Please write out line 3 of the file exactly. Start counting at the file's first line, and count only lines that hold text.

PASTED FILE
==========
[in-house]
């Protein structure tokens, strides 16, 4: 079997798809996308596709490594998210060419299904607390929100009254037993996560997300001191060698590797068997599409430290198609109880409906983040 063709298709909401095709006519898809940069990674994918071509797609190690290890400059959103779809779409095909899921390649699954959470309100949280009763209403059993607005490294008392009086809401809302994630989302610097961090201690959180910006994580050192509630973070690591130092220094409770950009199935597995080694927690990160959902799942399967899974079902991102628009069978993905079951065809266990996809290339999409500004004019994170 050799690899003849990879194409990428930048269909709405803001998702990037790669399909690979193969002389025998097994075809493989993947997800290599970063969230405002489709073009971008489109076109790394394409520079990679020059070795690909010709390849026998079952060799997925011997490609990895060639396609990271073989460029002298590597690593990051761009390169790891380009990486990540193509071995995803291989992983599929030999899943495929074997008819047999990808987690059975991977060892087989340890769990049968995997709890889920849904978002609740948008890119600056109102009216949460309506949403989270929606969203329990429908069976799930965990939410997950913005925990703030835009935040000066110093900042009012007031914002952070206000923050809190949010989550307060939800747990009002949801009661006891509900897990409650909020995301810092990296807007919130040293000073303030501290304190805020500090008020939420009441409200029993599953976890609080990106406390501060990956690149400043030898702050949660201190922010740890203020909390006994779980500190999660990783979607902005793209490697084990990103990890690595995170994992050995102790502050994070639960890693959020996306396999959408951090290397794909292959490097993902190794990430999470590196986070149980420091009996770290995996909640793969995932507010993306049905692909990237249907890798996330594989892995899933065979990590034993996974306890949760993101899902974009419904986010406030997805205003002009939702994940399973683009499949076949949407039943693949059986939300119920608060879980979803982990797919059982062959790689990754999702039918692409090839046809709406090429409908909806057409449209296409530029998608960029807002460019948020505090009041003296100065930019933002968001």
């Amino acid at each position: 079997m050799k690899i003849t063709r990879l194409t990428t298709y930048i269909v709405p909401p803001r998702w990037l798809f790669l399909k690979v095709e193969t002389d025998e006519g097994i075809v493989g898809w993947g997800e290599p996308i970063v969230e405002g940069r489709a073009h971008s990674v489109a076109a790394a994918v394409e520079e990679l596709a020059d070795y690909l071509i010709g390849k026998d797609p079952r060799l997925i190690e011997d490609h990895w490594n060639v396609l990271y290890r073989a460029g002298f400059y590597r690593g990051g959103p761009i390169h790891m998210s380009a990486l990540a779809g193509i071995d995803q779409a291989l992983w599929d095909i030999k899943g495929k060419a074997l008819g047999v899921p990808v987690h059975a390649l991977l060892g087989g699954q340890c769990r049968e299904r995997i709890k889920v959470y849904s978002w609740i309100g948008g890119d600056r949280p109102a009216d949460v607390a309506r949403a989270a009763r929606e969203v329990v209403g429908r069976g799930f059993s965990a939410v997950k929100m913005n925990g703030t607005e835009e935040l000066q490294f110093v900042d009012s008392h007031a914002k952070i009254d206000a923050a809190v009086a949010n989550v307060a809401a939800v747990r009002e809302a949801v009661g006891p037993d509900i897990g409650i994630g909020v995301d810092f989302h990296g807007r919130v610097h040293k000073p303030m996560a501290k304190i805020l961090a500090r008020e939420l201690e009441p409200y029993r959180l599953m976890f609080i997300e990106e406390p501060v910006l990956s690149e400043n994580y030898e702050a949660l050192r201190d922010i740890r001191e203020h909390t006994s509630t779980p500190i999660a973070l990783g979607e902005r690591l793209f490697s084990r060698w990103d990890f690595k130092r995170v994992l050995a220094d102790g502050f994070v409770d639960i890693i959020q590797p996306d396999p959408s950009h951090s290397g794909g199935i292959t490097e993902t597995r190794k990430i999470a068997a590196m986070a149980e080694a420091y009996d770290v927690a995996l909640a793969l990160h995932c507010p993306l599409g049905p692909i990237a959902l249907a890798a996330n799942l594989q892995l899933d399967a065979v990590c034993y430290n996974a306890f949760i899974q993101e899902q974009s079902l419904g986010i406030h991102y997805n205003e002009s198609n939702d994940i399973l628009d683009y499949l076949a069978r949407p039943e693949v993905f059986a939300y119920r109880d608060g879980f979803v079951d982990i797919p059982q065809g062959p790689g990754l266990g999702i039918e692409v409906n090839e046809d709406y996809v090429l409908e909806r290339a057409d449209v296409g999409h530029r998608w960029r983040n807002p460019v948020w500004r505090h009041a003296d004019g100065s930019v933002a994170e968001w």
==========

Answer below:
């Amino acid at each position: 079997m050799k690899i003849t063709r990879l194409t990428t298709y930048i269909v709405p909401p803001r998702w990037l798809f790669l399909k690979v095709e193969t002389d025998e006519g097994i075809v493989g898809w993947g997800e290599p996308i970063v969230e405002g940069r489709a073009h971008s990674v489109a076109a790394a994918v394409e520079e990679l596709a020059d070795y690909l071509i010709g390849k026998d797609p079952r060799l997925i190690e011997d490609h990895w490594n060639v396609l990271y290890r073989a460029g002298f400059y590597r690593g990051g959103p761009i390169h790891m998210s380009a990486l990540a779809g193509i071995d995803q779409a291989l992983w599929d095909i030999k899943g495929k060419a074997l008819g047999v899921p990808v987690h059975a390649l991977l060892g087989g699954q340890c769990r049968e299904r995997i709890k889920v959470y849904s978002w609740i309100g948008g890119d600056r949280p109102a009216d949460v607390a309506r949403a989270a009763r929606e969203v329990v209403g429908r069976g799930f059993s965990a939410v997950k929100m913005n925990g703030t607005e835009e935040l000066q490294f110093v900042d009012s008392h007031a914002k952070i009254d206000a923050a809190v009086a949010n989550v307060a809401a939800v747990r009002e809302a949801v009661g006891p037993d509900i897990g409650i994630g909020v995301d810092f989302h990296g807007r919130v610097h040293k000073p303030m996560a501290k304190i805020l961090a500090r008020e939420l201690e009441p409200y029993r959180l599953m976890f609080i997300e990106e406390p501060v910006l990956s690149e400043n994580y030898e702050a949660l050192r201190d922010i740890r001191e203020h909390t006994s509630t779980p500190i999660a973070l990783g979607e902005r690591l793209f490697s084990r060698w990103d990890f690595k130092r995170v994992l050995a220094d102790g502050f994070v409770d639960i890693i959020q590797p996306d396999p959408s950009h951090s290397g794909g199935i292959t490097e993902t597995r190794k990430i999470a068997a590196m986070a149980e080694a420091y009996d770290v927690a995996l909640a793969l990160h995932c507010p993306l599409g049905p692909i990237a959902l249907a890798a996330n799942l594989q892995l899933d399967a065979v990590c034993y430290n996974a306890f949760i899974q993101e899902q974009s079902l419904g986010i406030h991102y997805n205003e002009s198609n939702d994940i399973l628009d683009y499949l076949a069978r949407p039943e693949v993905f059986a939300y119920r109880d608060g879980f979803v079951d982990i797919p059982q065809g062959p790689g990754l266990g999702i039918e692409v409906n090839e046809d709406y996809v090429l409908e909806r290339a057409d449209v296409g999409h530029r998608w960029r983040n807002p460019v948020w500004r505090h009041a003296d004019g100065s930019v933002a994170e968001w």